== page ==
Secularism and Atheism

I suppose I really have to go there

Apparently there is a great amount of confusion concerning the difference between atheism and secularism. Well, I’ll help try and provide some education on the two. Recently, a guest blogger (Sarah Jones) on Libby Anne’s “Love, Joy, Feminism” here on Patheos blogged about why she is not a secular activist even though she works for Americans United for the Separation of Church and State.

First things first – she is equivocating. It is something that is commonly done when either 1) the person presenting doesn’t know what they’re talking about or 2) the person presenting is intentionally misleading their crowd. I don’t think this was a case of example 2 but it is a mistake to equivocate the terms atheism and secularism. One can be a secularist without being an atheist. It happens all the time. In fact Barry Lynn, the Executive Director of Americans United for the Separation of Church and State, is an ordained minister and believer. He works tirelessly to fight the infiltration of the theocrats from taking over the US Government. But he is a secularist, and a secularist activist. He is not, however, an atheist.

Definitions

Let’s start with misconstrued definitions.

The clearest example of this is the use of the word “theory”. The most accurate and trusted dictionary in the world is the Merriam-Webster’s Dictionary. *Anyone can publish a dictionary as a ‘Webster’s Dictionary’ but ONLY the Merriam-Webster is authoritative.* Here is what Merriam’s says are the five definitions of “theory”:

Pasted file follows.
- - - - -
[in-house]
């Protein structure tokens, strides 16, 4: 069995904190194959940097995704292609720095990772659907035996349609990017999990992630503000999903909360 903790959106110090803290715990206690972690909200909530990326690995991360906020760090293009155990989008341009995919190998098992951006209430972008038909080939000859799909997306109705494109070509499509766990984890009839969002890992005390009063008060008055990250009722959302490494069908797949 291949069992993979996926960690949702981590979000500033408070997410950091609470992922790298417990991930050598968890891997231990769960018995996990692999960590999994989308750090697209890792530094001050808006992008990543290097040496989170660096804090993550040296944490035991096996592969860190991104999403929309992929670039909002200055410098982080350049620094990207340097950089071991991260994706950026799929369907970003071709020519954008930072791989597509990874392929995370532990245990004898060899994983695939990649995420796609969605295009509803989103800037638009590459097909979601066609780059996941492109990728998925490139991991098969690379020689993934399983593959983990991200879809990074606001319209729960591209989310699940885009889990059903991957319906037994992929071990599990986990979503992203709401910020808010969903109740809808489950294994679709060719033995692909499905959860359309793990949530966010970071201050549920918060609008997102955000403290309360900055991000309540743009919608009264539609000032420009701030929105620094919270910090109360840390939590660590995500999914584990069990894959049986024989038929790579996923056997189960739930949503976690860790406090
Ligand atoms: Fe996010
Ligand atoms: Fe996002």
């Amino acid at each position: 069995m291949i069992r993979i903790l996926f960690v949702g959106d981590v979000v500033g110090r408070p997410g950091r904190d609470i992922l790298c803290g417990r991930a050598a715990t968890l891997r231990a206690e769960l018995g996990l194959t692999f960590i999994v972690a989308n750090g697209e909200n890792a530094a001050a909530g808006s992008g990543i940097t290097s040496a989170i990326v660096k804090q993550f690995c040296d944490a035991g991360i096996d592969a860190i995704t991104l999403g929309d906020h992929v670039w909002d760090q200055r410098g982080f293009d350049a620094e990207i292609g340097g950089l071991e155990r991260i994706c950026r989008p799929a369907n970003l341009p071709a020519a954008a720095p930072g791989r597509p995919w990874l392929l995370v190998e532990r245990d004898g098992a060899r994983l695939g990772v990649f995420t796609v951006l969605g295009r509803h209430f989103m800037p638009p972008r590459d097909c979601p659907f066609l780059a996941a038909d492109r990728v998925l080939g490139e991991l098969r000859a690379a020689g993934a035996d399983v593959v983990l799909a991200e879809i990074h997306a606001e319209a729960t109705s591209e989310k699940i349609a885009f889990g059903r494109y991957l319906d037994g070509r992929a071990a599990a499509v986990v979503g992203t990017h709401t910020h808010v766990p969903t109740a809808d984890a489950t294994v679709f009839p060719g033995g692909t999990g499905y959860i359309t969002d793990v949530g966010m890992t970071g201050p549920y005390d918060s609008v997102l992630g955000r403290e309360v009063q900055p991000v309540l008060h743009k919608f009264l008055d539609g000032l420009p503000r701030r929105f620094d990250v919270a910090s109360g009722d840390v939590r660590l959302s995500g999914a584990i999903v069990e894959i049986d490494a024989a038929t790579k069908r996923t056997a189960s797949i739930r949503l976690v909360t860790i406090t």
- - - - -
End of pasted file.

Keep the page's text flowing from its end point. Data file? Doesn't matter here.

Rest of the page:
• the analysis of a set of facts in their relation to one another (science)
  • abstract thought (layman)
  • the general or abstract principles of a body of fact, a science, or an art (music)
  • a belief, policy, or procedure proposed or followed as the basis of action (a set of rules)
  • a plausible or scientifically acceptable general principle or body of principles offered to explain phenomena (see 1 above)
  • a hypothesis assumed for the sake of argument or investigation (sherlock holmes)

When involved in an argument over science those (creationists) who don’t accept the precepts of science will always state that evolution is “just a theory” which leads me to three conclusions.

  1. They don’t know the definition of just.
  2. They don’t know the definition of theory.
  3. They’ve never read a dictionary.

If by just they mean something so concrete that it binds the science world together then, yes, it is “JUST a theory – triumphantly so!”

If by theory they think it means anything beside definition 1 as stated above by Merriam-Webster, then they need to take a science class.

Equivocating

When an individual (in this example) equivocates a term in an argument, they make a false representation of the definition of a word and attempt to get that passed to the uninformed in a crowd. It wastes the time of their opponent who has to then explain the equivocation to the crowd before giving their rebuttal….all within their rebuttal time.

Transposing a word with multiple definitions by using it correctly in one sentence and then using the same word but the alternate definition is a clear sign of either ignorance on the word itself….or intentional deception. I get somewhat perturbed when I have to continually explain this again and again to believers when they come to me with questions, but that’s okay because at least they are willing to listen. I get angry when I have to reinforce that within my own ‘community’ because I know that we should all be filling the role of informing the uninformed or ill-informed believer. When we fail to uphold that standard for ourselves then we must correct ourselves and charge on…but it still gives some ammunition to the fundamentalists – but they aren’t going to stop anyways.

All that being said – atheism and secularism are two different things.

Atheism -

  • a disbelief in the existence of deity
  •  the doctrine that there is no deity
Secularism -
  • the belief that religion should not play a role in government, education, or other public parts of society
  • indifference to or rejection or exclusion of religion and religious considerations